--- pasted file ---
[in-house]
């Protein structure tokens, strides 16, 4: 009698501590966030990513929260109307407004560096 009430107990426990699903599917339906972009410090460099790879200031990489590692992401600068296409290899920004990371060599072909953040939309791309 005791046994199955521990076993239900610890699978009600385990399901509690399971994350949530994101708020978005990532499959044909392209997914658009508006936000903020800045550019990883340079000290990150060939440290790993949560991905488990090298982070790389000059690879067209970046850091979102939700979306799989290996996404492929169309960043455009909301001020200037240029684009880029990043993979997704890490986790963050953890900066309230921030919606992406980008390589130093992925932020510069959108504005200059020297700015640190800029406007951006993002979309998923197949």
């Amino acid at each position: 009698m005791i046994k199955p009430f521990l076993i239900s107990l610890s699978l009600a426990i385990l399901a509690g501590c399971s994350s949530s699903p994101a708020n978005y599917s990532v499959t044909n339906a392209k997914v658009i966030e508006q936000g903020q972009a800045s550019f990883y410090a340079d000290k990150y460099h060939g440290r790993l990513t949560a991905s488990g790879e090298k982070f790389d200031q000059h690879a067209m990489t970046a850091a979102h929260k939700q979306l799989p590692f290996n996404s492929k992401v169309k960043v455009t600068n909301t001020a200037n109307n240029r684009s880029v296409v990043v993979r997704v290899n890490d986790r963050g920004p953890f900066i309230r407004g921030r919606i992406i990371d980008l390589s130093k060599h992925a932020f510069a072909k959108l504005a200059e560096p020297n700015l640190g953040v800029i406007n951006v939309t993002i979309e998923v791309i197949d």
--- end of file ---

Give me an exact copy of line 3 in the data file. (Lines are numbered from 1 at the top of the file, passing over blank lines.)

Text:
């Amino acid at each position: 009698m005791i046994k199955p009430f521990l076993i239900s107990l610890s699978l009600a426990i385990l399901a509690g501590c399971s994350s949530s699903p994101a708020n978005y599917s990532v499959t044909n339906a392209k997914v658009i966030e508006q936000g903020q972009a800045s550019f990883y410090a340079d000290k990150y460099h060939g440290r790993l990513t949560a991905s488990g790879e090298k982070f790389d200031q000059h690879a067209m990489t970046a850091a979102h929260k939700q979306l799989p590692f290996n996404s492929k992401v169309k960043v455009t600068n909301t001020a200037n109307n240029r684009s880029v296409v990043v993979r997704v290899n890490d986790r963050g920004p953890f900066i309230r407004g921030r919606i992406i990371d980008l390589s130093k060599h992925a932020f510069a072909k959108l504005a200059e560096p020297n700015l640190g953040v800029i406007n951006v939309t993002i979309e998923v791309i197949d």